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01.12.2015 | Research article | Ausgabe 1/2015 Open Access

BMC Public Health 1/2015

Parental views of children’s physical activity: a qualitative study with parents from multi-ethnic backgrounds living in England

BMC Public Health > Ausgabe 1/2015
Joanne Trigwell, Rebecca Catherine Murphy, Nigel Timothy Cable, Gareth Stratton, Paula Mary Watson
Wichtige Hinweise

Competing interests

The authors declare that they have no competing interest.

Authors’ contributions

JT conducted the study as part of her doctoral degree and drafted the manuscript. PW managed the project as principal investigator. JT, RM, NC, GS and PW made substantial contributions to the study design, interpretation of data and editing the manuscript. All authors read and approved the final manuscript.

Authors’ information

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Guidelines recommend children and young people participate in at least 60 min of physical activity (PA) every day, however, findings from UK studies show PA levels of children vary across ethnic groups. Since parents play an instrumental role in determining children’s PA levels, this article aims to explore parental views of children’s PA in a multi-ethnic sample living in a large city in the North-West of England.


Six single-ethnic focus groups were conducted with 36 parents of school-aged children (4 to 16 years) with a predominantly low socio-economic status (SES). Parents self-identified their ethnic background as Asian Bangladeshi (n = 5), Black African (n = 4), Black Somali (n = 7), Chinese (n = 6), White British (n = 8) and Yemeni (n = 6). Focus group topics included understanding of PA, awareness of PA guidelines, knowledge of benefits associated with PA and perceived influences on PA in childhood. Data were analysed thematically using QSR NVivo 9.0.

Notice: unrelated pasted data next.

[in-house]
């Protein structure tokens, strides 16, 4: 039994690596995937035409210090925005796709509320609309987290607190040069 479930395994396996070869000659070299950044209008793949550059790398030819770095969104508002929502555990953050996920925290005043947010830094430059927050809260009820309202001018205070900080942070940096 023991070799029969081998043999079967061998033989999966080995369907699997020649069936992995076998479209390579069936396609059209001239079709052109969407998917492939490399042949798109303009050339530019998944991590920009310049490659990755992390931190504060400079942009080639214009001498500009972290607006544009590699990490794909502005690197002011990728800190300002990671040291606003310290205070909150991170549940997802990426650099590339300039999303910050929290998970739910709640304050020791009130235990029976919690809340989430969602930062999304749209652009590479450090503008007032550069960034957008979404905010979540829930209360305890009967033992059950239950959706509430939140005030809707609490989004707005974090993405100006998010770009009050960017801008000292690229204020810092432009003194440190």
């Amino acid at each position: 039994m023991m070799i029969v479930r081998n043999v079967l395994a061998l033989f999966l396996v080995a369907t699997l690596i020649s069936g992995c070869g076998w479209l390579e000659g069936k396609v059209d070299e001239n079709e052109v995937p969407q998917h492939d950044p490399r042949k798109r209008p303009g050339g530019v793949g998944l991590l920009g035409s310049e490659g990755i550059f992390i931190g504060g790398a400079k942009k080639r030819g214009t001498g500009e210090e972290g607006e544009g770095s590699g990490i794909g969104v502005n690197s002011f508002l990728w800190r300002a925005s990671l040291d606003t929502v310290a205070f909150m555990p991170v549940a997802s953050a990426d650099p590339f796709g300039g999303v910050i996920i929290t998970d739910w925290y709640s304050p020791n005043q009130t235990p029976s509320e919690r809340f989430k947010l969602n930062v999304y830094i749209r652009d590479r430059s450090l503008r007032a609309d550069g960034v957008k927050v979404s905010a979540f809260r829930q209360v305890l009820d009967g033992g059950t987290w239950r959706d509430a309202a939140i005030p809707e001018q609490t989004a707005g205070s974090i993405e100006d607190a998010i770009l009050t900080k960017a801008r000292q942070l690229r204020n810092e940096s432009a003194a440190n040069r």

Parents from all ethnic groups valued PA and were aware of its benefits, however they lacked awareness of PA recommendations, perceived school to be the main provider for children’s PA, and reported challenges in motivating children to be active. At the environmental level, barriers to PA included safety concerns, adverse weather, lack of resources and lack of access. Additional barriers were noted for ethnic groups from cultures that prioritised educational attainment over PA (Asian Bangladeshi, Chinese, Yemeni) and with a Muslim faith (Asian Bangladeshi, Black Somali, Yemeni), who reported a lack of culturally appropriate PA opportunities for girls.


Parents from multi-ethnic groups lacked awareness of children’s PA recommendations and faced barriers to promoting children’s PA out of school, with certain ethnic groups facing additional barriers due to cultural and religious factors. It is recommended children’s PA interventions address influences at all socio-ecological levels, and account for differences between ethnic groups.
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